Customs can provide a last line of defence against infringement, stopping existing infringing goods from leaving or entering a country. This brief article gives an overview of Vietnam’s existing customs controls and gives some advice on how SMEs can work with the authorities to prevent the spread of infringing goods.
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Customs in Vietnam
Vietnamese customs laws prohibit the import of goods which infringe IP rights registered within Vietnam. To this end, customs authorities have the power to impose fines and confiscate infringing goods which have been stopped at the border. Customs authorities can also arrange for criminal proceedings to be brought against infringers for cases involving copyright or trade mark infringement. So far these powers extend only to imports and as such, customs authorities have no power to check and hold infringing products being exported (as in China for example).
Using customs controls to block counterfeits
Registration with customs authorities in Vietnam is not a mandatory requirement, however it is often advisable to add yourself to their database as doing so will enable customs officers to recognise counterfeit versions of your products, and improve the chances of suspect shipments being stopped at the border. Furthermore, if shipments are known to be en-route, rights holders can work with customs to ensure they are detained before being released onto the market (this would of course entail significant investigative work on the rights holders behalf however).
In theory, all IPRs can be registered with the Vietnamese customs authority, in practice however, only trade marks, geographical indications, and copyrights and related rights are picked up. This is perhaps due to the relative inexperience of customs officials with more complex forms of IP such as invention patents and industrial designs.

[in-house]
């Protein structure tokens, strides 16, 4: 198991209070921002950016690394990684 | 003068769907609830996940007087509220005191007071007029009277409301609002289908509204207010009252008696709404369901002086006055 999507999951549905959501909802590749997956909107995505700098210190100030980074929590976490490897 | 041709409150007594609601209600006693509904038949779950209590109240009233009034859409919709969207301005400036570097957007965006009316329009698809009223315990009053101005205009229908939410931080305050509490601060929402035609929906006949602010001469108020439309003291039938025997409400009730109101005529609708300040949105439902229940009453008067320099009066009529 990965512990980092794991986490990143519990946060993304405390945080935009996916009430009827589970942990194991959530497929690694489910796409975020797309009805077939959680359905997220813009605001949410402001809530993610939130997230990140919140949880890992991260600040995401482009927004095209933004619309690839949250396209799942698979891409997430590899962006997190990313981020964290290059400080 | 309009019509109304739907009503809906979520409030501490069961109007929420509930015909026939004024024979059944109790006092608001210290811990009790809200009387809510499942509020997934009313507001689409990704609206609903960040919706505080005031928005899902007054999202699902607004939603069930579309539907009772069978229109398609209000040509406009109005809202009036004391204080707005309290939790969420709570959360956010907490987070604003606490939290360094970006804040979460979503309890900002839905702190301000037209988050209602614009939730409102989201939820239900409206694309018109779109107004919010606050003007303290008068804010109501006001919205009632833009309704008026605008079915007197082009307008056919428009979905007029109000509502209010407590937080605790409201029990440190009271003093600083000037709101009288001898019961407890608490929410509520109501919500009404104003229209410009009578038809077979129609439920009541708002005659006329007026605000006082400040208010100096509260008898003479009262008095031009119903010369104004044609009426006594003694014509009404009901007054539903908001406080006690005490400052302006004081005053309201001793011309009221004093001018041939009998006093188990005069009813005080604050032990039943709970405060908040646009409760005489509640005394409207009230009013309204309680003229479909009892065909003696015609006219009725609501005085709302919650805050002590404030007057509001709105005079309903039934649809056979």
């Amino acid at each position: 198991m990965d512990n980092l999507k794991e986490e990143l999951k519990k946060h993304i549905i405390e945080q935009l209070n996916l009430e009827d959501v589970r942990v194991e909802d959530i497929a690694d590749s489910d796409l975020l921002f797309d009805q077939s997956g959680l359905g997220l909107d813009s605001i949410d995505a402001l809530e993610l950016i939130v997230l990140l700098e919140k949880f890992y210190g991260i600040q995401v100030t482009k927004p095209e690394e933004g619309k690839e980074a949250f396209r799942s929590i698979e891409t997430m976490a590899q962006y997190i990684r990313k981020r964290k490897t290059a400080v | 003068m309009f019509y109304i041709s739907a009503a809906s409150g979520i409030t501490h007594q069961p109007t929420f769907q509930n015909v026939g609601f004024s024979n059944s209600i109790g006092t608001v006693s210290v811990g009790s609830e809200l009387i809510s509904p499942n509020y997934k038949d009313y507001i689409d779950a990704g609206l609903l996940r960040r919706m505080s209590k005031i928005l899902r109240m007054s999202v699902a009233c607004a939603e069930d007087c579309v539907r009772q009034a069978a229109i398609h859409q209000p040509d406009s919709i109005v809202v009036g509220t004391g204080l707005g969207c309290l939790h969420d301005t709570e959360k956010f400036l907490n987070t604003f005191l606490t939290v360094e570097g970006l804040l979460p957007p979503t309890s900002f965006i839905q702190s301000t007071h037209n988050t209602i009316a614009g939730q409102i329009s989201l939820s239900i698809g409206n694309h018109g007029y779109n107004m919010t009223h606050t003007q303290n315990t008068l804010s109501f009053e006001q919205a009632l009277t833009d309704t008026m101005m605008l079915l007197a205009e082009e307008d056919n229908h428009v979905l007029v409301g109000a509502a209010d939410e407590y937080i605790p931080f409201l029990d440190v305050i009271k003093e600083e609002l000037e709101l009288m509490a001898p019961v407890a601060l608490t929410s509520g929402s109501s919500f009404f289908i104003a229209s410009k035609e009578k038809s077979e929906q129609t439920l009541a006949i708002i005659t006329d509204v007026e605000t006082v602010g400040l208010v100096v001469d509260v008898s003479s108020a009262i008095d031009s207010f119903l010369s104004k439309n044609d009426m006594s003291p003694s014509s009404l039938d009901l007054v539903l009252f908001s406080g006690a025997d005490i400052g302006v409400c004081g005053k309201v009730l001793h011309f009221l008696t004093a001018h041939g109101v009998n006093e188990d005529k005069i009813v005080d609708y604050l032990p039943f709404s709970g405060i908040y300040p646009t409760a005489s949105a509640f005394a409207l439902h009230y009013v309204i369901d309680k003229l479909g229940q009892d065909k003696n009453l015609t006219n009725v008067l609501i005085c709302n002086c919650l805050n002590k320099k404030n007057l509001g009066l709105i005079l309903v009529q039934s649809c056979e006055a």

In order to register with customs, a customs recordal must be filed with the General Department of Customs in Vietnamese, containing the following documents:
- Certified copies of your IP certificates of registration, e.g. a trade mark registration certificate
- Documents relevant to the goods you wish to register with customs, including; a list of authorised importers/exporters, mode of import/export of genuine goods, descriptions of how to distinguish genuine goods from infringing copies, documents on the origin of genuine goods, and pictures of genuine goods.
- A notarised and legalised power of attorney, where the application is filed by a local IP agent
- Any supporting documents, e.g. information on estimated times and location of import and export, expert opinions on known infringing goods, any sanctioning decisions made by enforcement agencies in previous cases of infringement of the goods you are registering, where applicable.
Confirmation is usually given by the customs office within 20 days of application.
Once registered, IPRs remain in the database for one year, extendable for a further year upon request. After this 2 year period the rights must be filed anew to continue monitoring operations.